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County reports 34 complaints and 1 warning for health order violations

County reports 34 complaints and 1 warning for health order violations

A healthcare worker tests a patient for Covid-19

A health care worker prepares outside the COVID-19 drive-up testing facility at St. Peter's Health on March 24, 2020, in Helena. 

While officials in Lewis and Clark County have yet to cite or fine anyone for violating Gov. Steve Bullock’s stay-at-home order, they have received 34 complaints and issued one written warning so far.

Since March 28, Montana has been under an order that generally prohibits nonessential travel and work, with some exceptions, to help limit the spread of COVID-19. On March 31, Lewis and Clark Public Health announced that it would enforce the order through a complaint-driven approach that includes a phone call, then a written warning, then a fine of $500 per day for repeat offenses.

The county health department received 34 complaints during the first week of enforcement, from March 31 to April 7. According to an email from spokeswoman Gayle Shirley, “one of our staff has followed up with a call to educate the business owner/manager on the governor’s directives.”

Shirley said one of those calls went to Helena’s PetSmart store, which qualifies as an essential business but was asked to suspend a grooming operation that is out of compliance with the governor’s order. Local police delivered a written warning from the health department after the business failed to comply, Shirley said.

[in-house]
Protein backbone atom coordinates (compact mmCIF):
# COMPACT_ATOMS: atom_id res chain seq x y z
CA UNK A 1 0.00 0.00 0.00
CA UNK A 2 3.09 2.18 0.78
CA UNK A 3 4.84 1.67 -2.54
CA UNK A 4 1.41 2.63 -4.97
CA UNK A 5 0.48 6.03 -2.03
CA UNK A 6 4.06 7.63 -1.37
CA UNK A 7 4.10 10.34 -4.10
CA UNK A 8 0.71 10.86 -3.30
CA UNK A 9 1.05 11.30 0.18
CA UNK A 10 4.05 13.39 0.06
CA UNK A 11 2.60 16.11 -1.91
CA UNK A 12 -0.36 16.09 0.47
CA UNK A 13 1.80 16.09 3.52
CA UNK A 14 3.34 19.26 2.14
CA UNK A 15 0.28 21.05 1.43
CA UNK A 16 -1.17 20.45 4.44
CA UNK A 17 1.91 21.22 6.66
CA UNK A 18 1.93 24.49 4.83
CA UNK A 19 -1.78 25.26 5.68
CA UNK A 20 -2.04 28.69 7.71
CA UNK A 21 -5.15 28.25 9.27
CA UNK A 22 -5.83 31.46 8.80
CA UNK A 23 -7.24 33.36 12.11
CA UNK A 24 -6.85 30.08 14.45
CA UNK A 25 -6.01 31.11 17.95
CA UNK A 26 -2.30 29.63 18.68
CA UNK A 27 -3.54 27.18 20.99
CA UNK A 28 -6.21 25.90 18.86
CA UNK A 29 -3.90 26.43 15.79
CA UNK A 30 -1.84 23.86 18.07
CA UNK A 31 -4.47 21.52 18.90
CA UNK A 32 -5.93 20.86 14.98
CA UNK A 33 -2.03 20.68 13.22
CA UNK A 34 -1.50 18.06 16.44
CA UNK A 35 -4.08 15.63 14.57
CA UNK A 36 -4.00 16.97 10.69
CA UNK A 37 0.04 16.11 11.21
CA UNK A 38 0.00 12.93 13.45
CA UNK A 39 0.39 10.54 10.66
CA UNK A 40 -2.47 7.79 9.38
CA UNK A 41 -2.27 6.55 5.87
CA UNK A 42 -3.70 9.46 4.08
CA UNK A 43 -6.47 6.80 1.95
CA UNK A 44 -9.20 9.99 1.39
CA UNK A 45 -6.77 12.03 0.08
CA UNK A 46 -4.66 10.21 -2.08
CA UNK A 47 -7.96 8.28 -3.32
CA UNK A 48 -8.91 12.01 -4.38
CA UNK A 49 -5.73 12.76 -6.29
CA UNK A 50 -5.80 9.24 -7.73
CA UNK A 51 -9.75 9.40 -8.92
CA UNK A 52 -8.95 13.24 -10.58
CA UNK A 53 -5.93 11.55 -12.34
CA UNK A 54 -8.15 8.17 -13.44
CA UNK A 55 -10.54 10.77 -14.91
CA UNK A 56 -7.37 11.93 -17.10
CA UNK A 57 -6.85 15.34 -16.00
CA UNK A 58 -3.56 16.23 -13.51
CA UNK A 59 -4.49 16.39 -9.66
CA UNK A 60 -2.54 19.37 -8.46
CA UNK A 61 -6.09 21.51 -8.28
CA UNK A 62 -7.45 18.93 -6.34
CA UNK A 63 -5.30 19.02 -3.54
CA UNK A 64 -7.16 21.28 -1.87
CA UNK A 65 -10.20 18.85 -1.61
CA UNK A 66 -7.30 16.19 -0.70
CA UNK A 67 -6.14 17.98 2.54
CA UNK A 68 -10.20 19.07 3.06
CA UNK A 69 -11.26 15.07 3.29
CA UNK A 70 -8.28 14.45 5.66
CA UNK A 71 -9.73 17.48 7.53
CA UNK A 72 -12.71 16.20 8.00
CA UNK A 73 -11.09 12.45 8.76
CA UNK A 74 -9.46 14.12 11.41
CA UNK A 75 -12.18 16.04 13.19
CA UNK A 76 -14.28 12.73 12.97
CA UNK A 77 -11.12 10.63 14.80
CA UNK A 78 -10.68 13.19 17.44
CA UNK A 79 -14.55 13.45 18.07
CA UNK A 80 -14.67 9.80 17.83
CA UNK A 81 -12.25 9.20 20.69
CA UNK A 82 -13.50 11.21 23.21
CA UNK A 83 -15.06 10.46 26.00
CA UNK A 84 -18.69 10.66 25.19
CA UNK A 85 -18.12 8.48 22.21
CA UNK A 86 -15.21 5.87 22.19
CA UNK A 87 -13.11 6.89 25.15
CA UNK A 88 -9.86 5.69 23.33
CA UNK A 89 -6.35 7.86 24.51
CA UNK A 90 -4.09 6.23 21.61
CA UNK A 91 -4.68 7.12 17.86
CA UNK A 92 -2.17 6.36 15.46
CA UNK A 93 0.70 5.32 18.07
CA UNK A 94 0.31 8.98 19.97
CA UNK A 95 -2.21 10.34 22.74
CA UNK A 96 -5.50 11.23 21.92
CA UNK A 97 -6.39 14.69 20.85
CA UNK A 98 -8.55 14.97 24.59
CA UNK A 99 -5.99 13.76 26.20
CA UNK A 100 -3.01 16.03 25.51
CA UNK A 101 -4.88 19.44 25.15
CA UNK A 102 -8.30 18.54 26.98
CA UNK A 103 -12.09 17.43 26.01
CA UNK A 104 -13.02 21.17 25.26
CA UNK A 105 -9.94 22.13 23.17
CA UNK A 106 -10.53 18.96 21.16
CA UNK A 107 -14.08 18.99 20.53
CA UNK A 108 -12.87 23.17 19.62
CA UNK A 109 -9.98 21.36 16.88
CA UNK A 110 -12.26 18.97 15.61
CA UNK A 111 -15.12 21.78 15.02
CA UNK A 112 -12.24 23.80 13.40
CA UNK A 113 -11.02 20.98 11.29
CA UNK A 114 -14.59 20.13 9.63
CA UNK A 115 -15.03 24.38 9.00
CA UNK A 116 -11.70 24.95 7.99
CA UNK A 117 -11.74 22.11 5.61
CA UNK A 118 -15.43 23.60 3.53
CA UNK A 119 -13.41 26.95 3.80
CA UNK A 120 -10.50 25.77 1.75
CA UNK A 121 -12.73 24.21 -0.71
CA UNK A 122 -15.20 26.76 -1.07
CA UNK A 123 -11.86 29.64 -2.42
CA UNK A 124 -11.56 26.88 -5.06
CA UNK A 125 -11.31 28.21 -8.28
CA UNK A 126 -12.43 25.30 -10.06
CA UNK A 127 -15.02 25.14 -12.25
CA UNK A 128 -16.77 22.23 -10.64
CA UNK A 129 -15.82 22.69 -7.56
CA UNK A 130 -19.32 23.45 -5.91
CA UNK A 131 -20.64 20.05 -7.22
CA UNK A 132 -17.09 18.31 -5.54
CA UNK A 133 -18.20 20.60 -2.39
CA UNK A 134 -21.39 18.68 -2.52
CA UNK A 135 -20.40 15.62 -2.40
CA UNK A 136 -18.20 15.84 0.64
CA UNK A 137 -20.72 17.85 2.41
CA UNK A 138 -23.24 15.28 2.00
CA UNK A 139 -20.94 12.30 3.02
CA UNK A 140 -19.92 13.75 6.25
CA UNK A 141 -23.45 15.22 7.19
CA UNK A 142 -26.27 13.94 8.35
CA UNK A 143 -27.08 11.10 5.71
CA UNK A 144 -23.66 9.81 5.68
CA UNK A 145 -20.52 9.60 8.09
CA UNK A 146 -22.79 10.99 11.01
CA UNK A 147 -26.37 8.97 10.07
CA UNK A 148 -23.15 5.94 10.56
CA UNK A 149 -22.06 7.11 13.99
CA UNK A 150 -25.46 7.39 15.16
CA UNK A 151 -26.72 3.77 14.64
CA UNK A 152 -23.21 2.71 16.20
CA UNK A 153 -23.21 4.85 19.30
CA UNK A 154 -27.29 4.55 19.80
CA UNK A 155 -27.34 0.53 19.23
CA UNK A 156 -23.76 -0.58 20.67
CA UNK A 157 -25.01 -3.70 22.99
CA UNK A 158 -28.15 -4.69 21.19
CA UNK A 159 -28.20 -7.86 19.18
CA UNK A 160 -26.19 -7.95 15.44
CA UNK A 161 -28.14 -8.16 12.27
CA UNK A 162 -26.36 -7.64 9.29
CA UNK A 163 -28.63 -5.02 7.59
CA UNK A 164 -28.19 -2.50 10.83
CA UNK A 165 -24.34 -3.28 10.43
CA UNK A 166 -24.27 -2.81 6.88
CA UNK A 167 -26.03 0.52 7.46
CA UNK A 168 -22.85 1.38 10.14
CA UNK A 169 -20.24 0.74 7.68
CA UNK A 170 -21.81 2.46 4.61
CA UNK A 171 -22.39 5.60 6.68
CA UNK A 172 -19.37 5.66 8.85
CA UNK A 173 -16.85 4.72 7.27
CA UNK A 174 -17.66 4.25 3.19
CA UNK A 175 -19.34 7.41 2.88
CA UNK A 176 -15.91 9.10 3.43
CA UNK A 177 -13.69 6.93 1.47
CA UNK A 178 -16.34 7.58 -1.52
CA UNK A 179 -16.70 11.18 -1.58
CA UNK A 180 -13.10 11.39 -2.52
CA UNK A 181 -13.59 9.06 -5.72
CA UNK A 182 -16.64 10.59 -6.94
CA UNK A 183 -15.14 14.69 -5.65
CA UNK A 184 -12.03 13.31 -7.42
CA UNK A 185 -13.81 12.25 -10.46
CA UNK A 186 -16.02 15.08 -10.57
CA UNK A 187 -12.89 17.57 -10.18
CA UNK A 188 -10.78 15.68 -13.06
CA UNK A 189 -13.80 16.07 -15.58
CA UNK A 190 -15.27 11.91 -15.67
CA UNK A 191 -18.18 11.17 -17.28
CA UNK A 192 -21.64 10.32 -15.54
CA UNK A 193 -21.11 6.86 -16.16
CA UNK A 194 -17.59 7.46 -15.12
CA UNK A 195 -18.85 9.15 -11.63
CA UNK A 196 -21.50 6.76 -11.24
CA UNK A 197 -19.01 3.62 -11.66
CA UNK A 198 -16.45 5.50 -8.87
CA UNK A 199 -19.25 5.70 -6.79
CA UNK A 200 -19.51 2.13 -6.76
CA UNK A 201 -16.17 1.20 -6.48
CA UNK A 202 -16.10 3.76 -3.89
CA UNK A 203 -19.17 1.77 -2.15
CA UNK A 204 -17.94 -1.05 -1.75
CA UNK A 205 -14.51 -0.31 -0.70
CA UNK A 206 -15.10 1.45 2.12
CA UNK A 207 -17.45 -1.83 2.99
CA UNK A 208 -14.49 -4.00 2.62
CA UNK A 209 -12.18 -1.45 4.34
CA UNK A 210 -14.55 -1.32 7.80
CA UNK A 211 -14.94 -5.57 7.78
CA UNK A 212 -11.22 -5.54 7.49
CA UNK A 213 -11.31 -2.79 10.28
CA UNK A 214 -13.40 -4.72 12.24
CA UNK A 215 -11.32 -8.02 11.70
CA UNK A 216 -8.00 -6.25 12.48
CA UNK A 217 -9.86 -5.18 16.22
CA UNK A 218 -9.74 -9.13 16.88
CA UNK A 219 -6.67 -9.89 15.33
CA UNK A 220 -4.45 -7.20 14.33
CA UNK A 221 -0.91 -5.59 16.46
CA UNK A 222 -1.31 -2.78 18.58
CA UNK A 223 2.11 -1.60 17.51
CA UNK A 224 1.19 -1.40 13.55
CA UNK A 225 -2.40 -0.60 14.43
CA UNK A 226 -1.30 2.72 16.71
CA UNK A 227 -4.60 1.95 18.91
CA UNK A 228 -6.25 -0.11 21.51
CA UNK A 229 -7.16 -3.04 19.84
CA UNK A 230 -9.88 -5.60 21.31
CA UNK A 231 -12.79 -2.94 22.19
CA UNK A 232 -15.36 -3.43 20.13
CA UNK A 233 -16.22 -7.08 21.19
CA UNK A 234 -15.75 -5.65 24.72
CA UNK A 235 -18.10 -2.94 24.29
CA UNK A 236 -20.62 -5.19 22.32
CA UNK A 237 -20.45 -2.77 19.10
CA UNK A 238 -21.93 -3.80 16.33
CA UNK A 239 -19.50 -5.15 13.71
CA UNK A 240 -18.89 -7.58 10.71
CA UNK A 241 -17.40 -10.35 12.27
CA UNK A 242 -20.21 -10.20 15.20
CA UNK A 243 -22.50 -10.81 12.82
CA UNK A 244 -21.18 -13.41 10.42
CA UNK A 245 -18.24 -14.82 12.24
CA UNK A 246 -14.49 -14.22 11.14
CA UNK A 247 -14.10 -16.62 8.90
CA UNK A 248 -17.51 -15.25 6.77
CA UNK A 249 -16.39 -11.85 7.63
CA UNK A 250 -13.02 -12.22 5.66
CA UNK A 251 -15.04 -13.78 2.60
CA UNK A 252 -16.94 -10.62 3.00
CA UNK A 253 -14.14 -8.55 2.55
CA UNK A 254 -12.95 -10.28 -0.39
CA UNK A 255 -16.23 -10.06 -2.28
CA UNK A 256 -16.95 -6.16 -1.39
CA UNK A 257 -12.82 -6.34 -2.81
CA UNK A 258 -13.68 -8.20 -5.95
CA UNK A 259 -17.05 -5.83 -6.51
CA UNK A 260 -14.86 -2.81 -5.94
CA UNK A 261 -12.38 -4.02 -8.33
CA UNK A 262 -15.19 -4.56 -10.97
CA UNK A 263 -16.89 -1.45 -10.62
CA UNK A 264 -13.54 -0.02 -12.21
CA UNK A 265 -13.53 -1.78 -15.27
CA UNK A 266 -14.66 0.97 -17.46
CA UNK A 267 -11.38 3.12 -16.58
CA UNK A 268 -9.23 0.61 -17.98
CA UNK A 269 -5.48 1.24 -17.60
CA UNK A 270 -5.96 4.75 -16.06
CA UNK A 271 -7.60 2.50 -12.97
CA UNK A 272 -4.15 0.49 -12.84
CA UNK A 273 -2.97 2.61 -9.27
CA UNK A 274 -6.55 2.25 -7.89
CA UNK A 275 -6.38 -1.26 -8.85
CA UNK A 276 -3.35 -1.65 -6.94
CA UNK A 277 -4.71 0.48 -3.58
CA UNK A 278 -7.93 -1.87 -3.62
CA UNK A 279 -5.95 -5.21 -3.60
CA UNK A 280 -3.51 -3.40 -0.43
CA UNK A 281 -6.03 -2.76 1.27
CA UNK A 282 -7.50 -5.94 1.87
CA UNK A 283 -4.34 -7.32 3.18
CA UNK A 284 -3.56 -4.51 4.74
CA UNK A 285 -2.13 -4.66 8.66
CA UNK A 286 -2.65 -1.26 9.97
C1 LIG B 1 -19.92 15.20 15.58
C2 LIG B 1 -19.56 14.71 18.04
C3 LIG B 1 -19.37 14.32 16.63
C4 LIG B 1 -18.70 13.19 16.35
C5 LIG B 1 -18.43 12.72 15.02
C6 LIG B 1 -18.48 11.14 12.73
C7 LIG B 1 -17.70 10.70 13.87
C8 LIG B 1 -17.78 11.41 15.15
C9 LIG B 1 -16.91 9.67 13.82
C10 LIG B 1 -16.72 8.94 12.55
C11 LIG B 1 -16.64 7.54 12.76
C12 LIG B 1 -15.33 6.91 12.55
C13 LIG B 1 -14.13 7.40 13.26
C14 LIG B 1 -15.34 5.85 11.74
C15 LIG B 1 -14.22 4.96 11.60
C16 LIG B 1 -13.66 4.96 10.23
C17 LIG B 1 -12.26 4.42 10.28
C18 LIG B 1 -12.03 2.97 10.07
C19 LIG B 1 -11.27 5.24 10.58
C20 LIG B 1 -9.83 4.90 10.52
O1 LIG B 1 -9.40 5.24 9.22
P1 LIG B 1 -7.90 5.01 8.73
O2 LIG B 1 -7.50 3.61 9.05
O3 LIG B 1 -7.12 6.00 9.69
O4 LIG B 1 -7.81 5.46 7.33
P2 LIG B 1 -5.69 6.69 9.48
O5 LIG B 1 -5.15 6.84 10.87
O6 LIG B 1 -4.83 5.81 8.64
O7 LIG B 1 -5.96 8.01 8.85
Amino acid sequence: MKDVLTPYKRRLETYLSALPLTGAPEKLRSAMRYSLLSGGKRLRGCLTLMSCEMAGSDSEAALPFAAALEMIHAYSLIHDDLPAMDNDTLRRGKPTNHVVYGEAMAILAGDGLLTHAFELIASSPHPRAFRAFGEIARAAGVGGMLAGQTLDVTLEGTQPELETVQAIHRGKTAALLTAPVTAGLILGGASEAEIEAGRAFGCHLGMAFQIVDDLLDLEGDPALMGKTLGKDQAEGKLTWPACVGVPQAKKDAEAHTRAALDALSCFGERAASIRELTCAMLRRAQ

“PetSmart did get an educational call first,” she said.

PetSmart said in a statement Tuesday that it closed all of its grooming salons in Montana Monday night, and they will remain closed until further notice. 

During an online meeting of the Helena City Commission on Monday, interim City Manager Melinda Reed said she is continuing to see some concerning behavior. 

"We do have some concerns about people gathering in groups at some of the parks, particularly the dog park, the skate park and the tennis courts, and we ask the residents of Helena to please follow social distancing guidelines and allow us to keep these parks open and keep everybody safe," she said. 

Helena City Commissioner Emily Dean echoed those concerns. 

"The community should be very conscious about where they are recreating and social distancing appropriately," she said. "I'd hate to see us have to close those, but we have to keep people safe. If folks can't social distance appropriately, the city will have to take measures, and I do really encourage everyone to step up and make sure that you are following the appropriate guidelines when you are enjoying the skate park, the dog park and the tennis courts."

During a press conference Tuesday, Bullock said he appreciates that local law enforcement has taken a thoughtful approach to enforcing his order but hopes people will voluntarily comply.